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IoT in retail can
help improve
the customer
experience

Author: Paul Gillin

Futurists have long envisioned retail stores free of long checkout lines and empty shelves. A future where offers will magically appear just as shoppers are ready to make a decision; virtual personal shoppers will help buyers find what they need; and virtual reality images will show what clothes will look like when worn. It's a future where IoT in retail solutions are commonplace. COVID-19 may make that vision a reality sooner than we expected.

The retail industry was hit hard in the early days of the pandemic. While sales have slowly made a comeback, there's no question that trends and technologies like contactless payments, virtual consultations and curbside pickup are here to stay. The silver lining is that the retail industry may emerge from the crisis more efficient and diverse than ever before. IoT in retail will help drive significant innovation in three areas and improve customer experiences.

In-store experience

As the popularity of self-checkout terminals attests, no one likes standing in a line to cash out. And with 55% of US consumers concerned about handling money, it's safe to say few want to deal with cash either.

Checkout lines involve a lot of touching and close interactions with store personnel and other shoppers. Touchless payment options, which were already growing fast before COVID-19 struck, are expected to surge in the coming years, increasing from $178 billion in 2020 to $1.5 trillion in 2024, according to Juniper Research. Smartphones and credit cards equipped with near field communication enable buyers to pay for purchases without handing over a card or even touching a terminal.

Retailer efficiency

It's difficult for retailers to keep an eye on everything happening in their stores, but smart cameras can change that. Some retailers are already using them to moderate crowd sizes and ensure social distancing during the pandemic. But the technology pays off in other ways as well. Smart cameras can help retailers identify promotions that are generating high volumes of traffic or that are causing customers to linger, perhaps out of confusion. They can spot abandoned carts, flag empty shelves, cut down on shoplifting and contribute to more efficient store layouts. It's not surprising that IDC estimates the worldwide video surveillance camera market will nearly double from $23.6 billion last year to $44 billion by 2025.1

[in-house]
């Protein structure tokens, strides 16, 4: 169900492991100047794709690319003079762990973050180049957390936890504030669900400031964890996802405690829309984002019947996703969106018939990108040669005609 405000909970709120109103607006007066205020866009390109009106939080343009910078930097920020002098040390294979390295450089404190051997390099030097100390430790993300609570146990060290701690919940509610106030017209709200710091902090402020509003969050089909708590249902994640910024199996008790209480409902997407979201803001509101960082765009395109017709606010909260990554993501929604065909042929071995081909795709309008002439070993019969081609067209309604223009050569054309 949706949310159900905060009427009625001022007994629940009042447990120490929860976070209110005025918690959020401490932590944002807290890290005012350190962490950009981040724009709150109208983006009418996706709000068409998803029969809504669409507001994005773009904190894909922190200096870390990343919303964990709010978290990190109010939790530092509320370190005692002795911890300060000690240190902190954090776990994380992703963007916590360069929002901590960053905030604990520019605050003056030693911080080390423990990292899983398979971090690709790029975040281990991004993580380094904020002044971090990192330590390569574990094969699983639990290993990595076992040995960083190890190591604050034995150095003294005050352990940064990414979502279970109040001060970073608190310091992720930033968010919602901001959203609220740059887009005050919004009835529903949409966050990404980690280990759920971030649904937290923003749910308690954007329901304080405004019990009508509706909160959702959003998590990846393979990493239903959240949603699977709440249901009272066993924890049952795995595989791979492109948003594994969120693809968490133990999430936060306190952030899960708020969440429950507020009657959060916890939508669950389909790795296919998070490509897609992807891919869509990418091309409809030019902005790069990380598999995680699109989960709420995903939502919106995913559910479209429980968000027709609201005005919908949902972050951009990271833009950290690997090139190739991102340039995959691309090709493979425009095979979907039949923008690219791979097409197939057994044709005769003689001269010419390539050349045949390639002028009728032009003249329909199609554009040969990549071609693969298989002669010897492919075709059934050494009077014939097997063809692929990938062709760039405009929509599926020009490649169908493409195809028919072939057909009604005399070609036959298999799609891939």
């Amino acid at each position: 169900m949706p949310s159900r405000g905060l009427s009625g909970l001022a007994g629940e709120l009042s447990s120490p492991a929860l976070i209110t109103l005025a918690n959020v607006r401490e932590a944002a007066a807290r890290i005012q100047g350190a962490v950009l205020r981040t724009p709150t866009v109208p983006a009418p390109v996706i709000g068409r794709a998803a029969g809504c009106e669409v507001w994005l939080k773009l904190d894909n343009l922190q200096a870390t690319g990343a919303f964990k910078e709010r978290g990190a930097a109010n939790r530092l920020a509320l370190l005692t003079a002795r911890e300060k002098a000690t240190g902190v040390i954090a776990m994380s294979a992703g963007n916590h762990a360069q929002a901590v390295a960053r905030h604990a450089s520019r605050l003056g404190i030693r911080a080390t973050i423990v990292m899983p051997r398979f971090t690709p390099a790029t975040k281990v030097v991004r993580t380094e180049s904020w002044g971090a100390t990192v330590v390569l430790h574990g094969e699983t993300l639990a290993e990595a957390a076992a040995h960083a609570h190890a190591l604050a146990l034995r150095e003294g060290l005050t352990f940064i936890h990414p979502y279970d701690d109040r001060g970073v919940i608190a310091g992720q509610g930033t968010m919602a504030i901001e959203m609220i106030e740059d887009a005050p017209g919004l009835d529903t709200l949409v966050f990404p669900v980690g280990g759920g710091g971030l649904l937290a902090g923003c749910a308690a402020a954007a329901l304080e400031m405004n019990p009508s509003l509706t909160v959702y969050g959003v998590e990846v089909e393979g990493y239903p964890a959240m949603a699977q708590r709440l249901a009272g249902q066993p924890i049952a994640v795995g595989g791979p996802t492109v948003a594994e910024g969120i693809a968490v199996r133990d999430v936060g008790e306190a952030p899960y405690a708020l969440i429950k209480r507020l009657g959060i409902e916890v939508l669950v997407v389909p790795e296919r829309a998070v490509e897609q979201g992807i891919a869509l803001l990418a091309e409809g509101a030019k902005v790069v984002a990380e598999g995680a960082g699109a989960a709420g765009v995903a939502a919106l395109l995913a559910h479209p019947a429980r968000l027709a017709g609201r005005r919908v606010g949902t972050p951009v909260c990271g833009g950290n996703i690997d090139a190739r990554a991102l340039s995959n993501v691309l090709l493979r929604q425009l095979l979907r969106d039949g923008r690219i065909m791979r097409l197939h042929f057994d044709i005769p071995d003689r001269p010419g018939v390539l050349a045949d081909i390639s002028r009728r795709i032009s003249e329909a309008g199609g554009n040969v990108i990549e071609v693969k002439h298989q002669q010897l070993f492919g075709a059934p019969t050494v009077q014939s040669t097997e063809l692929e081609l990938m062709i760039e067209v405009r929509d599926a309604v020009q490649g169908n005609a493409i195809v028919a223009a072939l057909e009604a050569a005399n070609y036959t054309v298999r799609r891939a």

Smart shelf technology is also likely to get a boost. These electronically connected shelves use weight sensors and RFID tags and readers to detect when inventories are running low, and can even catch a shoplifter in the act. Inventory management is improved, outages are reduced and customers are less likely to find shelves picked clean of the products they want.

Touchless interactions

Even before the pandemic, the retail sector was expected to buy more than 150,000 robots over the next five years. It's likely that number will increase. Numerous grocery chains now have robots roaming the aisles taking inventory and looking for spills and other hazards that can injure customers. In the future, they will take on more sophisticated tasks like conversing in multiple languages to help shoppers find basic items.

Interactive displays will also take on more interactions between shoppers and employees. According to Accenture, chatbots are already sophisticated enough to address 80% of customer requests in some scenarios. With improvements in speech recognition technology, many common interactions will be handled by virtual agents without requiring touchscreens or necessitating that shoppers flag down employees.

Flexible backbones

The influx of IoT retail solutions will require upgrades to both network and data processing infrastructure. 5G networks will help eliminate the need for intrusive wiring and enable more sophisticated programming logic to be moved closer to the point of customer contact. Connected-device services will allow retailers to continually collect data from their automated field agents and use it to improve telematics, fleet efficiency, supply chain and asset tracking, among other things.

Virtualized wireless wide-area networks will permit network resources to be configured flexibly in software while routing around outages, maintaining service levels and supporting security protocols like the Payment Card Industry Security Council standard.

Times of crisis also gives birth to bursts of innovation. IoT in retail will transform the customer experience, allowing sellers to reap the benefits of improved loyalty, lower costs and business agility.

Learn more about how Verizon can help retail businesses improve customer experience while driving business efficiency with automated retail solutions.

IDC, Worldwide Video Surveillance Camera Forecast, 2020-2025, IDC #US46230720, July, 2020.